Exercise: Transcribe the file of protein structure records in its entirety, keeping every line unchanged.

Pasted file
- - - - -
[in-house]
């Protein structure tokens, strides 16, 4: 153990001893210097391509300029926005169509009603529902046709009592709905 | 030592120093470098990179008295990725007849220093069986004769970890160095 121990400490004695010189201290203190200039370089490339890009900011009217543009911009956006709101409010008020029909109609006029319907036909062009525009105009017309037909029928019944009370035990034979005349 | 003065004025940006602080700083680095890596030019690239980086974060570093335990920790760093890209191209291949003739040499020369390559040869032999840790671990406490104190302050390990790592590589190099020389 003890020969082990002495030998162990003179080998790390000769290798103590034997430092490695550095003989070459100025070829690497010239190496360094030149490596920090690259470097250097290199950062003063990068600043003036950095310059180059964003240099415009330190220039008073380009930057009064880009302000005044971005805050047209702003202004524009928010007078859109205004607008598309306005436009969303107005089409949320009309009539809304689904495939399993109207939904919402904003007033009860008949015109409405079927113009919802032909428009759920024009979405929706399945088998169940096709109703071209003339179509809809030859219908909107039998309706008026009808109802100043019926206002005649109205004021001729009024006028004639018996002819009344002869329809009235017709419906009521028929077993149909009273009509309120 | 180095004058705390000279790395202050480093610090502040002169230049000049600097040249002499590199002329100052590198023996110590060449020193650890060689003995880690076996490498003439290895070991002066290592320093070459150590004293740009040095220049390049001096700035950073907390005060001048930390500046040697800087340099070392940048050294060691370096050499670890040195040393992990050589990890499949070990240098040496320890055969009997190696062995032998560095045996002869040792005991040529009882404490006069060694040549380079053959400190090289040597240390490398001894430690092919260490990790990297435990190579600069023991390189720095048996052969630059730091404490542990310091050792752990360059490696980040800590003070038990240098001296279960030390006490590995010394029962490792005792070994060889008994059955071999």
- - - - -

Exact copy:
[in-house]
């Protein structure tokens, strides 16, 4: 153990001893210097391509300029926005169509009603529902046709009592709905 | 030592120093470098990179008295990725007849220093069986004769970890160095 121990400490004695010189201290203190200039370089490339890009900011009217543009911009956006709101409010008020029909109609006029319907036909062009525009105009017309037909029928019944009370035990034979005349 | 003065004025940006602080700083680095890596030019690239980086974060570093335990920790760093890209191209291949003739040499020369390559040869032999840790671990406490104190302050390990790592590589190099020389 003890020969082990002495030998162990003179080998790390000769290798103590034997430092490695550095003989070459100025070829690497010239190496360094030149490596920090690259470097250097290199950062003063990068600043003036950095310059180059964003240099415009330190220039008073380009930057009064880009302000005044971005805050047209702003202004524009928010007078859109205004607008598309306005436009969303107005089409949320009309009539809304689904495939399993109207939904919402904003007033009860008949015109409405079927113009919802032909428009759920024009979405929706399945088998169940096709109703071209003339179509809809030859219908909107039998309706008026009808109802100043019926206002005649109205004021001729009024006028004639018996002819009344002869329809009235017709419906009521028929077993149909009273009509309120 | 180095004058705390000279790395202050480093610090502040002169230049000049600097040249002499590199002329100052590198023996110590060449020193650890060689003995880690076996490498003439290895070991002066290592320093070459150590004293740009040095220049390049001096700035950073907390005060001048930390500046040697800087340099070392940048050294060691370096050499670890040195040393992990050589990890499949070990240098040496320890055969009997190696062995032998560095045996002869040792005991040529009882404490006069060694040549380079053959400190090289040597240390490398001894430690092919260490990790990297435990190579600069023991390189720095048996052969630059730091404490542990310091050792752990360059490696980040800590003070038990240098001296279960030390006490590995010394029962490792005792070994060889008994059955071999």